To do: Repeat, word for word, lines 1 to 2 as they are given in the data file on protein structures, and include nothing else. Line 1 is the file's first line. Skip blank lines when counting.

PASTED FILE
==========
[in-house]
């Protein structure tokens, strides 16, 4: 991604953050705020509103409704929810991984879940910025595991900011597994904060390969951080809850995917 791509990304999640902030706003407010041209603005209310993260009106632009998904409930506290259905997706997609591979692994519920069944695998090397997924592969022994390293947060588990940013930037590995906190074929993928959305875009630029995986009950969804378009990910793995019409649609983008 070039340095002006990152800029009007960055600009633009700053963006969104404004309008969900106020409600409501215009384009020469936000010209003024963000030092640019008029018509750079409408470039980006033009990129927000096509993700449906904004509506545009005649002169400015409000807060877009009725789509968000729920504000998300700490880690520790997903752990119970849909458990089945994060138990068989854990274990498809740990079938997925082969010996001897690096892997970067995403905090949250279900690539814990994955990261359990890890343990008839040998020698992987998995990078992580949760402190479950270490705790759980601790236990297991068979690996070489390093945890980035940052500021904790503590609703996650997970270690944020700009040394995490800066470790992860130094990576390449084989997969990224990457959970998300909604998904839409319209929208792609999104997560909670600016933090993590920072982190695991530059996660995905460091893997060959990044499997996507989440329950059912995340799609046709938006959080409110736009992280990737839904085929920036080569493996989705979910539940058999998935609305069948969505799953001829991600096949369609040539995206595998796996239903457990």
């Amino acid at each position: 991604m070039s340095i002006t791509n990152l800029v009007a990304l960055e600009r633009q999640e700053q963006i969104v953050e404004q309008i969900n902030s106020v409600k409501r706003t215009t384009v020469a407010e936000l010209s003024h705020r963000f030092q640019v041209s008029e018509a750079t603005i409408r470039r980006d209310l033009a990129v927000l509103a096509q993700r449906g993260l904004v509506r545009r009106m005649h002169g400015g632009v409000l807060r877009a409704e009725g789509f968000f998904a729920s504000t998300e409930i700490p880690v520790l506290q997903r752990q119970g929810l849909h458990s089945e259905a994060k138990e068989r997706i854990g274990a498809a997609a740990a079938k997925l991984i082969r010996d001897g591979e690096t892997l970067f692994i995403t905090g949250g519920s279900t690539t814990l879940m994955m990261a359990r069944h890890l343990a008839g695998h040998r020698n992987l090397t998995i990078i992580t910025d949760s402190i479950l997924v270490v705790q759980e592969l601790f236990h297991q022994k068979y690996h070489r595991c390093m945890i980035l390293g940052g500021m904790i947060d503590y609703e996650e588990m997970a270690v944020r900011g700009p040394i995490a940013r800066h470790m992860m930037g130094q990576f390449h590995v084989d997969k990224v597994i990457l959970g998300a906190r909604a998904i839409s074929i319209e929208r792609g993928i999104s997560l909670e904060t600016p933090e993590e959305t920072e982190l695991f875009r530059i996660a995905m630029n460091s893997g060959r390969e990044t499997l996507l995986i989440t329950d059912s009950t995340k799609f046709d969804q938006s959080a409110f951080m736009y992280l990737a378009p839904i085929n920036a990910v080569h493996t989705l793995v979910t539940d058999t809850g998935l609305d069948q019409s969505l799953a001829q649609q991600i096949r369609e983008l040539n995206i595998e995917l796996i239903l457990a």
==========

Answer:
[in-house]
């Protein structure tokens, strides 16, 4: 991604953050705020509103409704929810991984879940910025595991900011597994904060390969951080809850995917 791509990304999640902030706003407010041209603005209310993260009106632009998904409930506290259905997706997609591979692994519920069944695998090397997924592969022994390293947060588990940013930037590995906190074929993928959305875009630029995986009950969804378009990910793995019409649609983008 070039340095002006990152800029009007960055600009633009700053963006969104404004309008969900106020409600409501215009384009020469936000010209003024963000030092640019008029018509750079409408470039980006033009990129927000096509993700449906904004509506545009005649002169400015409000807060877009009725789509968000729920504000998300700490880690520790997903752990119970849909458990089945994060138990068989854990274990498809740990079938997925082969010996001897690096892997970067995403905090949250279900690539814990994955990261359990890890343990008839040998020698992987998995990078992580949760402190479950270490705790759980601790236990297991068979690996070489390093945890980035940052500021904790503590609703996650997970270690944020700009040394995490800066470790992860130094990576390449084989997969990224990457959970998300909604998904839409319209929208792609999104997560909670600016933090993590920072982190695991530059996660995905460091893997060959990044499997996507989440329950059912995340799609046709938006959080409110736009992280990737839904085929920036080569493996989705979910539940058999998935609305069948969505799953001829991600096949369609040539995206595998796996239903457990």